The truth is my attention disorder helps me to be creative. I think of countless ideas throughout the day (and annoyingly, sometimes at night).  I not only think of many ideas, I also begin to plan how I’m going to bring these ideas to life. Not good. One, maybe two ideas are manageable, but when you have an active mind, too many ideas, and too much planning can get one into time management trouble.

Most of the time ADHD daydreaming needs to remain just that, a dream. Not a goal. Not a plan. Not an action. Keep it as a dream that had it’s big moment in your head and went no where.

Focus on a few important and fulfilling things in life and pursue those. Allow other distractions to take a back seat in your life. Being the “jack of all trades, master of none” doesn’t work well when you have adult ADHD. Maintaining a manageable and stable life becomes an unnecessary challenge when you take on too many side projects, hobbies, and interests.

So, I’m going to take my own advice (and the advice of others) by paring down my To-Do list and taking time to focus on the few most important and time sensitive goals in my life right now.

See you in the New Year (January 2018).






ADHD and a Not So New Year



Happy New Year! Welcome to 2017. I’m looking forward to all the great possibilities that will be presented to me this year. My hope is that as you read this, you are looking forward to the good things this calendar year has to offer you.

As I have been doing for the past few years, I have chosen to pass on making new year’s resolutions. Instead, I continue to choose one word and one verse to be my focus for the year.

This year my word is Ephphatha, an Aramaic word meaning “be opened”. The word is taken from Mark 7:34 where Jesus heals a mute and deaf man. The pronunciation is “EHF-uh-thuh”. My verse for the year is from the Book of Ecclesiasus/Sirach 1:23-24 (found in the Apocrypha) “A patient person puts up with things until the right time comes: but his joy will break out in the end. Till the time comes he keeps his thoughts to himself, and many a lip will affirm how wise he is.”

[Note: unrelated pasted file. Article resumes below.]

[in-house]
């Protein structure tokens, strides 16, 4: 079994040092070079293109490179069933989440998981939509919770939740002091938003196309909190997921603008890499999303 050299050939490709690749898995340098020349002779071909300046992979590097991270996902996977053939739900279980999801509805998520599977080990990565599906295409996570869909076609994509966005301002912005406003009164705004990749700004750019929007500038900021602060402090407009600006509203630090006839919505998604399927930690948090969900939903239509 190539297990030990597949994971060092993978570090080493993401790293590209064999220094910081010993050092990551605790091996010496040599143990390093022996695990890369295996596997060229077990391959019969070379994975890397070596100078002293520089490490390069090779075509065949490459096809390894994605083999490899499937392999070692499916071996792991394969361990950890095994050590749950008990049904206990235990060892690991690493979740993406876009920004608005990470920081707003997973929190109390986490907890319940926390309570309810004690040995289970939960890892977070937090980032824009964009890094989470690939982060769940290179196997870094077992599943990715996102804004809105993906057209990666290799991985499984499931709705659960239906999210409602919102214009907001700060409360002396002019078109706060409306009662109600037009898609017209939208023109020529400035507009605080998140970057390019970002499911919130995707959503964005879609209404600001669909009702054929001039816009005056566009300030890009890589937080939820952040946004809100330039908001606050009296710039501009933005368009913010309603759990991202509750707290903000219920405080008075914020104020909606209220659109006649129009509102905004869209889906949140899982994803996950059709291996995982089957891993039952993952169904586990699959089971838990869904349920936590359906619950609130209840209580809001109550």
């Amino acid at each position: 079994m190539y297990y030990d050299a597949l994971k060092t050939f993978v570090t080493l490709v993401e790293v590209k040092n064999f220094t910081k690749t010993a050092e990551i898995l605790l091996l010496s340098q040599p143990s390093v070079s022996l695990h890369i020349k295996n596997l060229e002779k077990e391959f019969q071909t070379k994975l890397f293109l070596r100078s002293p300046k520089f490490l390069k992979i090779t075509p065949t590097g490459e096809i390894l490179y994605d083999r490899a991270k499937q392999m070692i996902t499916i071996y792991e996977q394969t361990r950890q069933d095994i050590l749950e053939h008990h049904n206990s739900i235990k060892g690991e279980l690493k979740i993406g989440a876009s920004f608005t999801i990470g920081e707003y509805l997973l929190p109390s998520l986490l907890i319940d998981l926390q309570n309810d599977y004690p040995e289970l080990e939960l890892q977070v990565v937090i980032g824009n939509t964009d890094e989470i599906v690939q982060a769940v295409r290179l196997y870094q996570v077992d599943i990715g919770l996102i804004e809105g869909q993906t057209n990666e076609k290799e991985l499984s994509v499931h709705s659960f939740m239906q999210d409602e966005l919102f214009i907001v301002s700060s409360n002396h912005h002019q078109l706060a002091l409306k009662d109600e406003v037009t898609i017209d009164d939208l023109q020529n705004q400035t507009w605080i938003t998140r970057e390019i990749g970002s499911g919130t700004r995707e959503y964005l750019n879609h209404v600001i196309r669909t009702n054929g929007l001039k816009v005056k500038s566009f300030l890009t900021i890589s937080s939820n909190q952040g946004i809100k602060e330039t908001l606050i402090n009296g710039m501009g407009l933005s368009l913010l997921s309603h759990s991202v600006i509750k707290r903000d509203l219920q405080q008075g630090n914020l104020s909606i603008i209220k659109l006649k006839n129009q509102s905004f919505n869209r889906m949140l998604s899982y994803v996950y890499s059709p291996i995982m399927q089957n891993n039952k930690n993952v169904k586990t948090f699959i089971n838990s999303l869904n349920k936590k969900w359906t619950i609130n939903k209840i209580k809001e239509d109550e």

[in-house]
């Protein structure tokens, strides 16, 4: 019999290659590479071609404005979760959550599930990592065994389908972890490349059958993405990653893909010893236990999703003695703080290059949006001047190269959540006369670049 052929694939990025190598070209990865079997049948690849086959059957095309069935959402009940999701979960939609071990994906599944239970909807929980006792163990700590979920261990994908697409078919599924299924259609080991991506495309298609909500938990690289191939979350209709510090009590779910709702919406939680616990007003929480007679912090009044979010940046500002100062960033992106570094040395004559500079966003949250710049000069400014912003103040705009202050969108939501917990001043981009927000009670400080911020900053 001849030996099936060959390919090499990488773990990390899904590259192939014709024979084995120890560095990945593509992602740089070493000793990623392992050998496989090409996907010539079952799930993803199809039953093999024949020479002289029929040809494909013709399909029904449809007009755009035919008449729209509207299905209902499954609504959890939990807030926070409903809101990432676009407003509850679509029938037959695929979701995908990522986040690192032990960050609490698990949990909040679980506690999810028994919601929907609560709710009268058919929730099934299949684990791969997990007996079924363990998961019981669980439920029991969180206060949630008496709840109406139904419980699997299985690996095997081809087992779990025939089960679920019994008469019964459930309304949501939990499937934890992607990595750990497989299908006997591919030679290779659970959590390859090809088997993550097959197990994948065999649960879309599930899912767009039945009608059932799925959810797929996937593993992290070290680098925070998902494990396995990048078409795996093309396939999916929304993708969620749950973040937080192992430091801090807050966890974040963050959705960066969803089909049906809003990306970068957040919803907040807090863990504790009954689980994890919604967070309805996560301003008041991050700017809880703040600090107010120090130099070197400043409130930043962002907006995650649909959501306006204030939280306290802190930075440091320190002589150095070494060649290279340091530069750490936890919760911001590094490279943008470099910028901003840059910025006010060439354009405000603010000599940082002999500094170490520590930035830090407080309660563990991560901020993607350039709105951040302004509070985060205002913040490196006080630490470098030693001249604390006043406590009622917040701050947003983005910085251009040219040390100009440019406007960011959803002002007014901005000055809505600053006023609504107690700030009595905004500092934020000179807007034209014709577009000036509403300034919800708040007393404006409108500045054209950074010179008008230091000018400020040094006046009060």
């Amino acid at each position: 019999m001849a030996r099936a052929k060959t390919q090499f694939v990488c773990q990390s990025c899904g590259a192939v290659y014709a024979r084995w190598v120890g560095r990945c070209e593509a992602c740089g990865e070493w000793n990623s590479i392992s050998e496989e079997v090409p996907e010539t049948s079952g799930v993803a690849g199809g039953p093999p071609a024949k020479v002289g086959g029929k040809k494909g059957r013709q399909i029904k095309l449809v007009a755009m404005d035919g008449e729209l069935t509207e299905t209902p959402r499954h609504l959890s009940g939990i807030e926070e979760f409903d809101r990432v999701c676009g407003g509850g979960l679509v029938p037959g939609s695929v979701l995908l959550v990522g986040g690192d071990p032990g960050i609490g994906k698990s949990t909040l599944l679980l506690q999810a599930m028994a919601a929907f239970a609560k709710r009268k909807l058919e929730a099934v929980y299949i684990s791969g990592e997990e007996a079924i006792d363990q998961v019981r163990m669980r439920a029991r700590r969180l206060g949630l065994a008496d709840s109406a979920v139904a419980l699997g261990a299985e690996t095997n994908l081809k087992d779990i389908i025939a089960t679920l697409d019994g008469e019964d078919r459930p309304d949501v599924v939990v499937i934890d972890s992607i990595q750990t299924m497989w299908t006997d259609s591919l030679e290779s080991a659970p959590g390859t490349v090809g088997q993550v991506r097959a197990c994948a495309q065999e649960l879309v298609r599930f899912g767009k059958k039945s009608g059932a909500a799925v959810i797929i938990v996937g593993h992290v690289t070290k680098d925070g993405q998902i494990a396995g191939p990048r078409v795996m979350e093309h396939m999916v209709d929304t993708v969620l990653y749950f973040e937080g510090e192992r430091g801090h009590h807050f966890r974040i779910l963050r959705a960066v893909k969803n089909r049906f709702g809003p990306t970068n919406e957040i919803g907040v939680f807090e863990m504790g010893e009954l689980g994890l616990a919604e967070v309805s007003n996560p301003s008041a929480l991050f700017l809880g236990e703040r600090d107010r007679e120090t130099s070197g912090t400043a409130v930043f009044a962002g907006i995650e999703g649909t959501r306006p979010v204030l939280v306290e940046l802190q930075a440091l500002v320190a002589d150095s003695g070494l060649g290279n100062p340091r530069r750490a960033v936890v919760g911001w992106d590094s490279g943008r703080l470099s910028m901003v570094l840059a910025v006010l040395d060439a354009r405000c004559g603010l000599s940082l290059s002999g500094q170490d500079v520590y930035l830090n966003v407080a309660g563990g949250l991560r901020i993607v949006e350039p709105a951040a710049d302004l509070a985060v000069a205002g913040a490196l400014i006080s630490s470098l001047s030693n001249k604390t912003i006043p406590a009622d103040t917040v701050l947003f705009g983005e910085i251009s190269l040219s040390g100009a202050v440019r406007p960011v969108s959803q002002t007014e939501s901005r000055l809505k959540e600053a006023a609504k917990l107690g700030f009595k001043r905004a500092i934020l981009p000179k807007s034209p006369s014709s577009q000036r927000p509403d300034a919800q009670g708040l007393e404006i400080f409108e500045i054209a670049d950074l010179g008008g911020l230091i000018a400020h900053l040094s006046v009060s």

As a person with ADHD I’ve accepted that a New Year doesn’t mean a new me. The date on the calendar doesn’t mean anything. I and others with ADHD can’t make a New Year’s resolution to quit ADHD or resolve to have less ADHD. Our disorder is here and it’s not going anywhere.


There is no need to give into the idea of needing to make changes in January or create resolutions that you will likely not maintain. Setting goals and making changes takes time; and waking up on January 1st after several days of over eating, reduced sleep, and keeping up with all the holiday festivities is not the right time for anyone to make unprepared life changing decisions.

Because I was like many people who made resolutions and forgot what they were by the end of the first week of each January that passed by, I knew that whatever was on my list wasn’t important to me. If I had considered these resolutions important I would have remembered them and committed to achieving them by the end of the year. If something is important to you, you will commit to it. You might not be perfect at it, you might have days where you fall behind, or struggle, but you will still be committed to it and it will show by your actions, not your words.

At the beginning of each January I do a review of the previous year. I pull out that paper where my one word and verse are written and the hopes that I had for the then upcoming year.


As you make your way through the first month of the year, try doing a self-reflective review of the previous year, ask yourself some of these questions:

What obstacles did you overcome?


What did you accomplish during the year?


What are some things that you learned?


What changed about you?


Were you satisfied about your life?